Another upgrade is shown above. The older 6152 cases had pressure-fit Stem Tubes. Above we see the Nightwatch screw-in Stem Tube and Spring Loaded Crown with rubber o’rings to seal. The image above was taken after the Stem Tube was soldered into the case. The Vintage 6152 Panerai Case was also soldered, it achieved two things, firstly it made the case watertight and secondly its prevented the Stem Tube from coming loose.

The image above shows how the solder has “sweated” through the case to the outside. This is a method of soldering whereby the solder is drawn through or deep into the metal. If enough solder is added at the front of the case eventually you see it at the back around the Stem Tube, this is what the term “sweating” means. It makes a very strong water-proof seal.

Above shows the Stem Tube after being soldered and cleaned, it will be aged later. However, now is the time to check the set-up for the Crown and Crown Guard.

Pretty much all authentic Vintage Panerai 6152’s with Solid Case Backs had Dust Covers. The build above is the same.

The image above shows small adjustments being made to the slight dome on the back of the Dust Cover. Its being “set-up” so that when the Case Back is screwed in place it slightly touches the Dust Cover in the centre. This stops any upwards or downward movements inside the watch.

The Old and the New. The old Jackson type Case Back wasn’t designed to take a Dust Cover. The Nightwatch Case Back on the right is machined much deeper so that there is space for the Dust Cover.

Finally everything fits as it should.

Its time to go back and age the Stem Tube, its supposed to look 50 years old.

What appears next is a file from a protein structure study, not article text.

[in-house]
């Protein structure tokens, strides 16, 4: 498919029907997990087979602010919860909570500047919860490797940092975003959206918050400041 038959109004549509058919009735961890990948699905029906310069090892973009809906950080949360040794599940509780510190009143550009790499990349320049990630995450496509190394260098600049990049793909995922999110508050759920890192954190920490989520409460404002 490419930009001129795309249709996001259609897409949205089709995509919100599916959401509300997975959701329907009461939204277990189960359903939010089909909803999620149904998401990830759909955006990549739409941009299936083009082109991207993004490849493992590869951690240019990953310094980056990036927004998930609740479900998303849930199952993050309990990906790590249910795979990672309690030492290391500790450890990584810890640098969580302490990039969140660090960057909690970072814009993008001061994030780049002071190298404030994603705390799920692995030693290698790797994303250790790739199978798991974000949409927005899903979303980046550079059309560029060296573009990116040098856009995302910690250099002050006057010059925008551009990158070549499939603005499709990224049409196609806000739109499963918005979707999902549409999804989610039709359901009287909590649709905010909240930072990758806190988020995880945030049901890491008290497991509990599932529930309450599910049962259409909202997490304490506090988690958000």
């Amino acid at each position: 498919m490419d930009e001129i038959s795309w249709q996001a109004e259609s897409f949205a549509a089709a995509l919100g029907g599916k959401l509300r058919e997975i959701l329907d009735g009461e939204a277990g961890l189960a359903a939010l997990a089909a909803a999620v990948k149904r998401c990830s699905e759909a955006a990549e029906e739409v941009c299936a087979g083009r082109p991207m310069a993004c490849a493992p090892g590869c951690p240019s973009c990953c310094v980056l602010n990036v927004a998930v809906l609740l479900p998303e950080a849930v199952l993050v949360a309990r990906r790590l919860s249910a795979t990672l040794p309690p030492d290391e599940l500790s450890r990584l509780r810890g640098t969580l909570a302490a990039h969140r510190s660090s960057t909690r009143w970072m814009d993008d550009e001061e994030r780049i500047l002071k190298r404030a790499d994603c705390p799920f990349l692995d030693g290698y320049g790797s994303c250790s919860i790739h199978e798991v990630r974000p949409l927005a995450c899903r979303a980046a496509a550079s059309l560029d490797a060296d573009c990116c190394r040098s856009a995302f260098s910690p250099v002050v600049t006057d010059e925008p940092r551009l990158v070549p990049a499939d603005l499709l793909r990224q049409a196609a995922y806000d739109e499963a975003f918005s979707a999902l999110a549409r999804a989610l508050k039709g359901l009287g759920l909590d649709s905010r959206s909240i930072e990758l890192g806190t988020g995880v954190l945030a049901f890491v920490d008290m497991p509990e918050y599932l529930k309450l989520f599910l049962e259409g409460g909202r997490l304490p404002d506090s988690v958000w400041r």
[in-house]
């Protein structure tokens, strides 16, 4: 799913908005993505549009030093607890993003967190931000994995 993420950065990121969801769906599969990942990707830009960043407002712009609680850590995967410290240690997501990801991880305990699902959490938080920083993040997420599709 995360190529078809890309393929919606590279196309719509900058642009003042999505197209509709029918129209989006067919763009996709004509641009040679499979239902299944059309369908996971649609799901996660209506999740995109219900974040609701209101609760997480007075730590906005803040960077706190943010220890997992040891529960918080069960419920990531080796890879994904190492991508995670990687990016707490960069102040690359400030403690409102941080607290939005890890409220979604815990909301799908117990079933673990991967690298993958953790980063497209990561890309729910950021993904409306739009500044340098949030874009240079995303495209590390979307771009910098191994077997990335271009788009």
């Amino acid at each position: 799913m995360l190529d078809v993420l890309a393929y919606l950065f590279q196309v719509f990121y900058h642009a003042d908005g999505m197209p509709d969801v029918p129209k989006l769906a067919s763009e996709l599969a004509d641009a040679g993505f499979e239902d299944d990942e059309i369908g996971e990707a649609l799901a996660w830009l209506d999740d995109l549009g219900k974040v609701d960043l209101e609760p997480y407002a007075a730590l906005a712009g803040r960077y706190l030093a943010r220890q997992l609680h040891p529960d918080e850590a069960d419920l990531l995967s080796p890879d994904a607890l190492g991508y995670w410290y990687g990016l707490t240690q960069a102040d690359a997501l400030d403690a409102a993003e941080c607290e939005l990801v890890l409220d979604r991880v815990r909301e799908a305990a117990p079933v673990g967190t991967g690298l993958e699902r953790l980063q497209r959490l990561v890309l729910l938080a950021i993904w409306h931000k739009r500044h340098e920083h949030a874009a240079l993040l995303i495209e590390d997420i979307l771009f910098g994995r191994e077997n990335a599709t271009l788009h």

Looks a lot better after ageing. The authentic Panerai Stem Tubes were made from Bronze.

(A) is the New Dial with the Resin Indices (numbers) and (B) is the old style dial with Plexi Numbers. Also whats important to note is that the New Dial (A) has a textured surface (bead blasted). This makes the dial surface less shiny, you can see the difference in the two dials above.

The clarity of the resin is easy to see. The New Dial is very clear and the lume under the resin is sharp and clear. Note the old dial on the right.

Because everything on the Nightwatch Case is designed to fit together then the hole in the Movement Holder lines up exactly with the winding hole in the movement (same as the authentic watch). Whilst this may sound relatively simple, however, on the older Chinese mass-produced cases people used to struggle to get parts that were compatible and often they would have to file larger holes to make things fit. This is why some holders have slots and not holes, it’s a universal fit but it was never used on authentic Panerai Vintage Watches.